On the plus side, all my nagging injuries seem to have packed up their bags and left town. Feet, ankles, knees — all feel good. I haven’t felt so solidly well since summer 2010… and writing that, I realize what a very long time that has been. No matter what my time is in Boston, I’ll consider it a win as long as I finish and remain uninjured.
March 18, 2011
The official Boston Marathon course map page is lacking a little, offering a slightly-too-small bitmap of the finish area, a text description of the route, and a link to a full course map in PDF form. Right now, the PDF isn’t downloading for me at all, but as I recall, it’s one of those slightly vague, detail-free maps that most marathons publish. The text description, at least, is accurate, and useful:
The historic course starts on Main Street in the rural New England town of Hopkinton and follows Route 135 through Ashland, Framingham, Natick, and Wellesley to where Route 16 joins Route 135. It continues on Route 16 through Newton Lower Falls to Commonwealth Avenue, turning right at the fire station onto Commonwealth which is Route 30. It continues on Commonwealth through the Newton Hills, bearing right at the reservoir onto Chestnut Hill Avenue to Cleveland Circle. The route then turns left onto Beacon Street continuing to Kenmore Square, and then follows Commonwealth Avenue inbound. The course turns right onto Hereford Street (NOTE: against normal traffic flow) then left onto Boylston Street, finishing near the John Hancock Tower in Copley Square.
Want more detail? Here are a couple of Google Maps of the Boston Marathon course:
- Using “walking directions”. I have tried to “pin” this route to be stable, but it’s always possible some future tweak in Google’s routing algorithm will cause it to change.
- Using “my maps”. This stable map is the one shown at the top of his post.
Here are Google’s walking directions:
I’m not 100% positive about exactly where on Hopkinton’s Main Street the marathon starts. The start point I’m using is from this map
someone else made on RunningAHEAD.com; the RunningAHEAD site also features the elevation profile.
March 16, 2011
Boston has assigned the bib numbers and officially grouped us runners into one of three starting waves. I am number 7604, which means I am have 7504th fastest qualification time in the field, I think, excluding elites. (The numbers begin at 101.) That is still fast enough to put me in the first wave, which includes numbers up to 8999. I imagine I will be way way back toward the end of that first wave.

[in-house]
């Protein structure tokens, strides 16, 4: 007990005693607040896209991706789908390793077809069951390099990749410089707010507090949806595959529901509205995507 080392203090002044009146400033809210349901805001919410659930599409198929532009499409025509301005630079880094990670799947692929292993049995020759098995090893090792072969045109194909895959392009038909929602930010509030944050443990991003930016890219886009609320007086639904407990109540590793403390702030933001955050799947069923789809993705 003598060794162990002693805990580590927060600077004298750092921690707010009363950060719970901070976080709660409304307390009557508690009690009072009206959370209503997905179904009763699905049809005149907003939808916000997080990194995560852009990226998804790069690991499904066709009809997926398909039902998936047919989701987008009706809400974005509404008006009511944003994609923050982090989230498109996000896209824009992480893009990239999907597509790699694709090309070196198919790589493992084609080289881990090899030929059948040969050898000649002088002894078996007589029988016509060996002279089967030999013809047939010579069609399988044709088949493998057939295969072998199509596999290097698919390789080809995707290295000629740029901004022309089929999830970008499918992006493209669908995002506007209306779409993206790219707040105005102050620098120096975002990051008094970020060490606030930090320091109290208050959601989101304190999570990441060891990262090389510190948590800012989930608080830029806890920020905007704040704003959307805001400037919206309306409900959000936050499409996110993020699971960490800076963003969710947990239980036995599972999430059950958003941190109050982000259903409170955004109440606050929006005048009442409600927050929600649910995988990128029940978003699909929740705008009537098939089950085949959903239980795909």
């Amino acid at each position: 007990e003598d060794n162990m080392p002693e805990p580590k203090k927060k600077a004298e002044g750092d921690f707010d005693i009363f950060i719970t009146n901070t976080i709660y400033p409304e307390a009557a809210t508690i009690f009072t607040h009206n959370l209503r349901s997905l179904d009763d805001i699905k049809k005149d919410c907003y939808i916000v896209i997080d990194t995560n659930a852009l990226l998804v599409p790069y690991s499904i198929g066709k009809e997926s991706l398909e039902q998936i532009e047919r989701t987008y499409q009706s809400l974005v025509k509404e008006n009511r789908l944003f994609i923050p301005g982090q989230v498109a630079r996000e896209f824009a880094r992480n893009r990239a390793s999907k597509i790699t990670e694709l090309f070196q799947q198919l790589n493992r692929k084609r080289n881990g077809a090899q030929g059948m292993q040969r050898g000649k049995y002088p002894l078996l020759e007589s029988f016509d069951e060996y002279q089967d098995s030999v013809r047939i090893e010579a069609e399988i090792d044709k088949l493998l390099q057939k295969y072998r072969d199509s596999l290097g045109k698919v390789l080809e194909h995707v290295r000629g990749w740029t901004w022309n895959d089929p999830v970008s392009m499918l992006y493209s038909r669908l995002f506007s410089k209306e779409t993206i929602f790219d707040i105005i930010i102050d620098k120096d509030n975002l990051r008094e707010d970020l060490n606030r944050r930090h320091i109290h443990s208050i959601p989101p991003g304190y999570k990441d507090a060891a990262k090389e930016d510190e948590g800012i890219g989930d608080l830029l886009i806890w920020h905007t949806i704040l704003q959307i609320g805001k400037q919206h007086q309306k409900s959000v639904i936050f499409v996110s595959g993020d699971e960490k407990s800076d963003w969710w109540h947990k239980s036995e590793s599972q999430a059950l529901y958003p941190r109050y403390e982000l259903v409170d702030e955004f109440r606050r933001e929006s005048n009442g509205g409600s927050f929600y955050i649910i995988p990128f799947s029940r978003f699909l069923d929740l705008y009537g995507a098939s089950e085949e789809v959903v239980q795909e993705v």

The search engine for Boston entrants is fun to play around with for a few seconds. There is one other runner sharing my last name, Larry Glazer, a fast 49-year-old from New York City. (Hello, Larry, if you are Googling yourself!) I am one of eight runners from Tigard, Oregon — and I don’t know any of the others. There are five runners named Billy and one named Willy.
March 15, 2011
There’s a good chance that every post for the next month will be about the Boston Marathon. I can feel a full-on obsession coming on.
Stretching from miles 15.8 to 20.6 are the Boston Marathon’s Newton Hills, a series of four climbs over five miles, the last one (but not the worst one) being the famous “Heartbreak Hill”.
People who run in Portland, Oregon are usually familiar with the climb up Terwilliger Road; I’ve written about it many times before. The climb up Terwilliger is only two or three miles, but if you add a climb through downtown on Broadway at the start (just like last week’s Shamrock Run 15K route) it stretches to five. I was curious how those five miles compare to the Newton Hills. (Coincidentally, both start at almost exactly the same elevation.)
As you can see, Terwilliger dwarfs the Newton hills. I wasn’t surprised by this — nobody claims there are giant mountains in Massachusetts. That doesn’t mean they won’t be agony:
- Did I mention they come between miles 15.8 and 20.6 of a marathon? At that point, sometimes just climbing up a curb feels like too much work.
- Forget about the uphills. Nobody minds the uphills. It’s the downhills that turn everybody’s legs into mincemeat. The first four miles of the marathon are downhill. The Newton Hills themselves are immediately preceded by six-tenths of a mile of steep downhill. There are significant downhills between hills one and two, and two and three. Then, after Heartbreak, three more miles of big downhills. I’ve heard it over and over: if you’re going to run Boston, train for the downhill pounding.